Freedom for Joe Sang, Kenya Pipeline managers as court drops Kisumu Oil Jetty case

Former Kenya Pipeline Company md Joe Sang. 

Former Kenya Pipeline Company Managing Director Joe Sang. 

Photo credit: Francis Nderitu | Nation Media Group

The Sh1.9 billion Kisumu Oil Jetty project was well planned and no public funds were lost, the Anti-Corruption Court in Nairobi has ruled while dismissing graft-related charges filed by the State against former Kenya Pipeline Managing Director Joe Sang and five top ex-managers.

The former managers include Company Secretary Gloria Khafafa, Head of Procurement Vincent Cheruiyot, Nicholas Gitobu (General Manager Finance), Samuel Odonyo (Procurement Manager) and Billy Letuya Aseka (General Manager Infrastructure).

Magistrate Victor Wakumile said Wednesday that there was no evidence to support criminal charges including abuse of office, engaging in a project without prior planning and willful failure to comply with guidelines relating to management of public funds.

The court found that the procurement was not flawed as alleged by the prosecution and that the project was undertaken within the planned financial budget.

The court case sprung from the construction of the pipeline at a cost of Sh2 billion and the award of the contract to Southern Engineering Company Ltd. Investigators had alleged that there was corruption and loss of funds during construction of the pipeline. 

Kenya Pipeline Corporation kpc

The Sh.1.9 billion Kenya Pipeline Corporation oil jetty in Kisumu on May 13, 2019.

Photo credit: Ondari Ogega | Nation Media Group
Kenya Pipeline Corporation kpc

The Sh.1.9 billion Kenya Pipeline Corporation oil jetty in Kisumu on May 13, 2019.

Photo credit: Ondari Ogega | Nation Media Group

The project was aimed at improving the reliability of fuel supply to Uganda, Rwanda and Eastern Democratic Republic of Congo and facilitating safe transportation of oil for the various marketers over Lake Victoria to neighbouring countries. Another goal was to eliminate hundreds of fuel trucks from the roads. 

Witnesses, prior planning

Mr Wakumile said Mr Sang and former managers arraigned in court delivered the project. He also noted that witnesses produced in court by the prosecution were consistent that there were no malpractices or irregularities.

The magistrate said the project was planned for in 2006 and the same was contained in KPC's strategic plan for 2009/2010 and 2011. The project was also contained in the company's Vision 2025, said the magistrate while dismissing the prosecution’s argument that Mr Sang and the former managers engaged in the project without prior planning.

"I find that all prosecution witnesses were unanimous that the construction of Kisumu Oil Jetty was indeed planned before construction and way back in 2006 before most of the accused persons were employed by Kenya Pipeline Company," said the magistrate.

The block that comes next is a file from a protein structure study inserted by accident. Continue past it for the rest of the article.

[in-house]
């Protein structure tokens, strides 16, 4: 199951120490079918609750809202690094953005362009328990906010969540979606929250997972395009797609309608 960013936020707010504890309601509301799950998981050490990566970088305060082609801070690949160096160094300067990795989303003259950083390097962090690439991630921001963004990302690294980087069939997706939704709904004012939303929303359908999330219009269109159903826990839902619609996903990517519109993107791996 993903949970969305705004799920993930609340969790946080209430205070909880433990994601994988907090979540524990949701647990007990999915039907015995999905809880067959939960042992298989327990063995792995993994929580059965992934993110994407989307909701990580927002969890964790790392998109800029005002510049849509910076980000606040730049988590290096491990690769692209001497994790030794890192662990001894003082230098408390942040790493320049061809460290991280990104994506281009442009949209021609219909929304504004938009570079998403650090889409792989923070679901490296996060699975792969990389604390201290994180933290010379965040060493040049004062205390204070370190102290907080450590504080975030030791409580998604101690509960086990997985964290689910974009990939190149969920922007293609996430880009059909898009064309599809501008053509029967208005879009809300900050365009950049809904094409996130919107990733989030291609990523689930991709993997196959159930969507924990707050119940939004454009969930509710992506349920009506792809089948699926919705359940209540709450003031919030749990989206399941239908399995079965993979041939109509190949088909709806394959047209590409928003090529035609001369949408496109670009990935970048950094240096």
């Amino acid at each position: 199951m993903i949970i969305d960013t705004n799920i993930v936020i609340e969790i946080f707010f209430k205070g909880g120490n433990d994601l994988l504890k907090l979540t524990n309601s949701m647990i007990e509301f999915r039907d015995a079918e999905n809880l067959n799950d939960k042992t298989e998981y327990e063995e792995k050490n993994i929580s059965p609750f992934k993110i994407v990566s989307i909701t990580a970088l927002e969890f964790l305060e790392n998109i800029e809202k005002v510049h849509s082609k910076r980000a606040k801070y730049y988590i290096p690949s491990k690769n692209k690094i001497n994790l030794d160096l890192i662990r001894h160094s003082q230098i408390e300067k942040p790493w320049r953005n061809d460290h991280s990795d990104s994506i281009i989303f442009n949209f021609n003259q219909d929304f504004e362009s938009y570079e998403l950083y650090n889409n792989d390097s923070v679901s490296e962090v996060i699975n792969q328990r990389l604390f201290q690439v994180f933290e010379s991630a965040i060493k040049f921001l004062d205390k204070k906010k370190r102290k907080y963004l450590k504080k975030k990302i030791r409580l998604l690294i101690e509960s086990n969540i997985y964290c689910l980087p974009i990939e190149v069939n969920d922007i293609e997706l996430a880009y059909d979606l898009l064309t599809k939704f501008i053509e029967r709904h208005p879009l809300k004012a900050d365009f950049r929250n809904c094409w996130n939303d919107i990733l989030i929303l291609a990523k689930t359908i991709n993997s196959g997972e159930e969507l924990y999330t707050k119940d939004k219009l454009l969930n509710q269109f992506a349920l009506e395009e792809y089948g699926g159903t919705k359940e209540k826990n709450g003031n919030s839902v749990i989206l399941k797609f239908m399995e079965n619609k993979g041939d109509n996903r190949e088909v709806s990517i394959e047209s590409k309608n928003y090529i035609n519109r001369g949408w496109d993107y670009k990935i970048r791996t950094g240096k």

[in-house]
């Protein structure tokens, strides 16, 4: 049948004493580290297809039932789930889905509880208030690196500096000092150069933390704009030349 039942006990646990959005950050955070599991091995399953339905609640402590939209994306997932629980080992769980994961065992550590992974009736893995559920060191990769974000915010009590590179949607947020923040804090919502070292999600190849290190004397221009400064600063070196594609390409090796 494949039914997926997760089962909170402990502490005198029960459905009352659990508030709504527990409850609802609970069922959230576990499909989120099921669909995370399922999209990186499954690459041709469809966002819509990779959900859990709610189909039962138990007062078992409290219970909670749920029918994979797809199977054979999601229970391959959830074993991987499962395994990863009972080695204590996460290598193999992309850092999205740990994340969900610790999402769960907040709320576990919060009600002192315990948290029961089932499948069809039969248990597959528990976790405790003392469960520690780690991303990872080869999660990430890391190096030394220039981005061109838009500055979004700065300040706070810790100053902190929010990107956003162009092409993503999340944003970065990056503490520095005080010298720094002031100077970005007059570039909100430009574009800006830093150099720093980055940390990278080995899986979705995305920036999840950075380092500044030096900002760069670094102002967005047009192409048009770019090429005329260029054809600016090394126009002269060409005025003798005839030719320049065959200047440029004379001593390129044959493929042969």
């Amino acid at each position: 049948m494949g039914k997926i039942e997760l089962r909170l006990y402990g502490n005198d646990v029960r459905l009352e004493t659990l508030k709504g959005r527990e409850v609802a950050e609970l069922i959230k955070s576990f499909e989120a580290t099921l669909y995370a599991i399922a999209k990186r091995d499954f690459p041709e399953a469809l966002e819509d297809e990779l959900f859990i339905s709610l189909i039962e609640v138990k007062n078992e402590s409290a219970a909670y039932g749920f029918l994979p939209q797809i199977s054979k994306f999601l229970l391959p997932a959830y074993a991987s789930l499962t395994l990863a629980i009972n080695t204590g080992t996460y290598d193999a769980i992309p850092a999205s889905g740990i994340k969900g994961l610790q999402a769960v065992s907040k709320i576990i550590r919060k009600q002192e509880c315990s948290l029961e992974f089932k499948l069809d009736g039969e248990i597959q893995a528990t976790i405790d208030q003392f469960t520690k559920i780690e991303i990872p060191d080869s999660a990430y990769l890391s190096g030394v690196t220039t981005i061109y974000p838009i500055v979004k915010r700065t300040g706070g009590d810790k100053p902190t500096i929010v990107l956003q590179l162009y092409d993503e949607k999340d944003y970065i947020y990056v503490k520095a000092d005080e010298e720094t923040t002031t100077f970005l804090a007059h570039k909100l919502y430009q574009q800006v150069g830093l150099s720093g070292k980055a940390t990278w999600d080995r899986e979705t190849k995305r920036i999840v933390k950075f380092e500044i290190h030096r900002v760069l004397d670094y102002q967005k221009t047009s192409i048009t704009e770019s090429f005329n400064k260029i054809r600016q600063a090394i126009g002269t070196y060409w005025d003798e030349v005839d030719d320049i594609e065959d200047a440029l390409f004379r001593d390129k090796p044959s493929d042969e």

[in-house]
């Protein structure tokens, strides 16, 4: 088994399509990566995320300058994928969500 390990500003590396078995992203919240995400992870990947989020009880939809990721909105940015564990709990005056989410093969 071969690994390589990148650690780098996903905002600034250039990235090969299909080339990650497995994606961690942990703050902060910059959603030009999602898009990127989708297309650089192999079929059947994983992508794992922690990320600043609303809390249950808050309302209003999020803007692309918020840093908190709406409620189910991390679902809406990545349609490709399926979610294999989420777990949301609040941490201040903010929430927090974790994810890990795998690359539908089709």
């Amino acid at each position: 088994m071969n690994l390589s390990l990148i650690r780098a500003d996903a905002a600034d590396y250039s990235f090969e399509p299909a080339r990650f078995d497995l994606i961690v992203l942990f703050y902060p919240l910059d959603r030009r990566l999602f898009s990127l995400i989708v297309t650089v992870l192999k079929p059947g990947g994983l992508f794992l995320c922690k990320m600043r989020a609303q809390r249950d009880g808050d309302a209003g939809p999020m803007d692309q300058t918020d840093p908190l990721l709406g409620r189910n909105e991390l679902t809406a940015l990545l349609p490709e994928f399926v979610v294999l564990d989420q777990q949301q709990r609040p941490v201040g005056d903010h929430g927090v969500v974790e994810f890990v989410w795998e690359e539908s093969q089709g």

He found that the charge of engaging in unplanned project was defective both in law and facts.

“The entire case against all accused collapses under section 215 of the Criminal Procedure Code (CPC) and they are now acquitted,” said Mr Wakumile. 

The court noted that the witnesses said that Kisumu oil jetty was a multi-year project and received funding from the National Treasury in two financial years: 2016 and 2017. He said that the fund allocation was in two tranches of Sh1.4 billion and Sh500 million.

Among the prosecution witnesses was Mr John Ngumi, former board chair of KPC, who confirmed to the court that he signed for implementation of the project.

Bosses appointed after implementation

The court noted that the project had been in KPC's plans since 2006 and that most witnesses, including Mr Ngumi, had confirmed that the project was implemented way before most of the accused joined the company.

Safaricom's new Board Chairman John Ngumi.

Mr John Ngumi. 

Photo credit: Francis Nderitu | Nation Media Group

Mr Sang was appointed MD in 2016 when plans for undertaking the project were already in place. Similarly, the other accused persons were appointed to their respective positions at the state corporation when the project was in the implementation stage.

Hence, the court held that they should not have been charged over actions committed prior to their appointment. 

Mr Ngumi also testified that the project was initiated through a supplementary budget in the financial year 2016/17. He further told court that the project and budget were approved by the National Treasury and the Ministry of Energy.

The magistrate also noted that no payment was made to the contractor beyond the approved budget of Sh1.9 billion and that each payment was made within the budget.

All procurement steps followed 

The court also threw out claims that Mr Sang illegally authorised payments for the project.

While acquitting Mr Sang of charges of abuse of office, the court said that all procurement steps were followed during the implementation of the project. 

In addition, the project was approved on seven different levels including by the chief engineer, senior engineer, project manager, procurement manager, infrastructure manager, general manager finance and the MD. 

The court found that Mr Sang, as the MD, followed all procurement steps when awarding the tender and sought for expert and professional opinion before awarding the tender to Southern Engineering Company Limited. 

Mr Wakumile also found that the court could not punish the accused persons for alleged violation of the Public Procurement and Asset Disposal Act.

He said according to the Act, the non-compliance with the procurement regulations calls for internal disciplinary actions.

The prosecution had argued that it was illegal to commence the project through a supplementary budget.

The former KPC officials were accused to have committed the offences between June 2016 and June 2017. They were charged in 2019.